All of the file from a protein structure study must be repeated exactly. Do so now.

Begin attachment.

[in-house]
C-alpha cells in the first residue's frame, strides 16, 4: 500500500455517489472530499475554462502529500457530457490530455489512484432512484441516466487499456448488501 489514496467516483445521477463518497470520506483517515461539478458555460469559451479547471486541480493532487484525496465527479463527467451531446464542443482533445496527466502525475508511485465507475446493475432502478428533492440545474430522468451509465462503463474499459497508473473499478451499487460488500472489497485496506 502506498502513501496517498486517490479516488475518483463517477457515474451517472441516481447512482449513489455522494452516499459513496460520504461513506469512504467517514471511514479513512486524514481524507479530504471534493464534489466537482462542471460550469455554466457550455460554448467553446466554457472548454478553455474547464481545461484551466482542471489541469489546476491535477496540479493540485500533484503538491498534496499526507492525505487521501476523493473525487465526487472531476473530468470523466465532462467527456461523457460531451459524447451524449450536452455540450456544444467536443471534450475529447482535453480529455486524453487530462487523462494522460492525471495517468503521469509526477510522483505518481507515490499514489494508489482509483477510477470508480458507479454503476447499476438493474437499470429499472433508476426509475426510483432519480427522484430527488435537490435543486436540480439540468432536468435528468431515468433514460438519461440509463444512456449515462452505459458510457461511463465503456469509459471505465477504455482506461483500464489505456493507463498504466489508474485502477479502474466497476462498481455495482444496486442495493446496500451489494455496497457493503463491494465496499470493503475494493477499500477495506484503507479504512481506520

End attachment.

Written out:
[in-house]
C-alpha cells in the first residue's frame, strides 16, 4: 500500500455517489472530499475554462502529500457530457490530455489512484432512484441516466487499456448488501 489514496467516483445521477463518497470520506483517515461539478458555460469559451479547471486541480493532487484525496465527479463527467451531446464542443482533445496527466502525475508511485465507475446493475432502478428533492440545474430522468451509465462503463474499459497508473473499478451499487460488500472489497485496506 502506498502513501496517498486517490479516488475518483463517477457515474451517472441516481447512482449513489455522494452516499459513496460520504461513506469512504467517514471511514479513512486524514481524507479530504471534493464534489466537482462542471460550469455554466457550455460554448467553446466554457472548454478553455474547464481545461484551466482542471489541469489546476491535477496540479493540485500533484503538491498534496499526507492525505487521501476523493473525487465526487472531476473530468470523466465532462467527456461523457460531451459524447451524449450536452455540450456544444467536443471534450475529447482535453480529455486524453487530462487523462494522460492525471495517468503521469509526477510522483505518481507515490499514489494508489482509483477510477470508480458507479454503476447499476438493474437499470429499472433508476426509475426510483432519480427522484430527488435537490435543486436540480439540468432536468435528468431515468433514460438519461440509463444512456449515462452505459458510457461511463465503456469509459471505465477504455482506461483500464489505456493507463498504466489508474485502477479502474466497476462498481455495482444496486442495493446496500451489494455496497457493503463491494465496499470493503475494493477499500477495506484503507479504512481506520